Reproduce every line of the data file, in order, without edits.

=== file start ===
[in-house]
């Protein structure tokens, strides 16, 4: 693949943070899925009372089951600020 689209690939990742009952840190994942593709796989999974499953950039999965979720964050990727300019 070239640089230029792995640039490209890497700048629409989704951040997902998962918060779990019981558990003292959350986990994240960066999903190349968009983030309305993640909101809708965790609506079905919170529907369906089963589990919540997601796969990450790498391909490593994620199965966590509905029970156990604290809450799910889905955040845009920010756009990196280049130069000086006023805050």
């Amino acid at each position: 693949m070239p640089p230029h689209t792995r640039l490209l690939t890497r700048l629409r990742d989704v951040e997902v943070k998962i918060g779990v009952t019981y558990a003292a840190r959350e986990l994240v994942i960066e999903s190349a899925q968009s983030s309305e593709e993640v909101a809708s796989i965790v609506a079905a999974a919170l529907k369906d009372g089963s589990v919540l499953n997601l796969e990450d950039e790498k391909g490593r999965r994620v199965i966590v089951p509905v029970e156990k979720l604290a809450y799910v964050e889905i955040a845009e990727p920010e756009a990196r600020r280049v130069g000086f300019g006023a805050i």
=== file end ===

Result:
[in-house]
């Protein structure tokens, strides 16, 4: 693949943070899925009372089951600020 689209690939990742009952840190994942593709796989999974499953950039999965979720964050990727300019 070239640089230029792995640039490209890497700048629409989704951040997902998962918060779990019981558990003292959350986990994240960066999903190349968009983030309305993640909101809708965790609506079905919170529907369906089963589990919540997601796969990450790498391909490593994620199965966590509905029970156990604290809450799910889905955040845009920010756009990196280049130069000086006023805050």
């Amino acid at each position: 693949m070239p640089p230029h689209t792995r640039l490209l690939t890497r700048l629409r990742d989704v951040e997902v943070k998962i918060g779990v009952t019981y558990a003292a840190r959350e986990l994240v994942i960066e999903s190349a899925q968009s983030s309305e593709e993640v909101a809708s796989i965790v609506a079905a999974a919170l529907k369906d009372g089963s589990v919540l499953n997601l796969e990450d950039e790498k391909g490593r999965r994620v199965i966590v089951p509905v029970e156990k979720l604290a809450y799910v964050e889905i955040a845009e990727p920010e756009a990196r600020r280049v130069g000086f300019g006023a805050i």